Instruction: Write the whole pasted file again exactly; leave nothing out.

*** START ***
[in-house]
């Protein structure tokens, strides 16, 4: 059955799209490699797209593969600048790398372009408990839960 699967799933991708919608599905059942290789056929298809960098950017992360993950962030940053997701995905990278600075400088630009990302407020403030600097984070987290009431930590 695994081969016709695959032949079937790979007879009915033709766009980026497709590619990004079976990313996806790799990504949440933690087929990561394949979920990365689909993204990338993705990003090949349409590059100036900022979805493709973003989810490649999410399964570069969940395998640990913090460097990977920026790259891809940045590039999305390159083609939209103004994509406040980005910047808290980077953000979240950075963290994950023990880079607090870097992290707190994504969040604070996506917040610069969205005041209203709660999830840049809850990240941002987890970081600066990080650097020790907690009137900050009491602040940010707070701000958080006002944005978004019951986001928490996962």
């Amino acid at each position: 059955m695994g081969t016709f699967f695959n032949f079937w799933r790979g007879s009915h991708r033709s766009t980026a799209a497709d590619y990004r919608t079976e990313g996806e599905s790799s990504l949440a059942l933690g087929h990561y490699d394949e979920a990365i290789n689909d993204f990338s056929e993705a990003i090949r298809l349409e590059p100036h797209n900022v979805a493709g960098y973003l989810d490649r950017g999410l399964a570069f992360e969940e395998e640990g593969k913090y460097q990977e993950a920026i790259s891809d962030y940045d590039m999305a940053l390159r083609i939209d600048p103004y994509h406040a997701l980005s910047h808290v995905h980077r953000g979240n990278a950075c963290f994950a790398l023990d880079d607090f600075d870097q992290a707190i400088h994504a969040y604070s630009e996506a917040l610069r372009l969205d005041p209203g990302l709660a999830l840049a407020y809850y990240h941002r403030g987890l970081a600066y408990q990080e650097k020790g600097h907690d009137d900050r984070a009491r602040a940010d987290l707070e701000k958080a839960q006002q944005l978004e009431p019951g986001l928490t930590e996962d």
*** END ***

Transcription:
[in-house]
């Protein structure tokens, strides 16, 4: 059955799209490699797209593969600048790398372009408990839960 699967799933991708919608599905059942290789056929298809960098950017992360993950962030940053997701995905990278600075400088630009990302407020403030600097984070987290009431930590 695994081969016709695959032949079937790979007879009915033709766009980026497709590619990004079976990313996806790799990504949440933690087929990561394949979920990365689909993204990338993705990003090949349409590059100036900022979805493709973003989810490649999410399964570069969940395998640990913090460097990977920026790259891809940045590039999305390159083609939209103004994509406040980005910047808290980077953000979240950075963290994950023990880079607090870097992290707190994504969040604070996506917040610069969205005041209203709660999830840049809850990240941002987890970081600066990080650097020790907690009137900050009491602040940010707070701000958080006002944005978004019951986001928490996962």
């Amino acid at each position: 059955m695994g081969t016709f699967f695959n032949f079937w799933r790979g007879s009915h991708r033709s766009t980026a799209a497709d590619y990004r919608t079976e990313g996806e599905s790799s990504l949440a059942l933690g087929h990561y490699d394949e979920a990365i290789n689909d993204f990338s056929e993705a990003i090949r298809l349409e590059p100036h797209n900022v979805a493709g960098y973003l989810d490649r950017g999410l399964a570069f992360e969940e395998e640990g593969k913090y460097q990977e993950a920026i790259s891809d962030y940045d590039m999305a940053l390159r083609i939209d600048p103004y994509h406040a997701l980005s910047h808290v995905h980077r953000g979240n990278a950075c963290f994950a790398l023990d880079d607090f600075d870097q992290a707190i400088h994504a969040y604070s630009e996506a917040l610069r372009l969205d005041p209203g990302l709660a999830l840049a407020y809850y990240h941002r403030g987890l970081a600066y408990q990080e650097k020790g600097h907690d009137d900050r984070a009491r602040a940010d987290l707070e701000k958080a839960q006002q944005l978004e009431p019951g986001l928490t930590e996962d």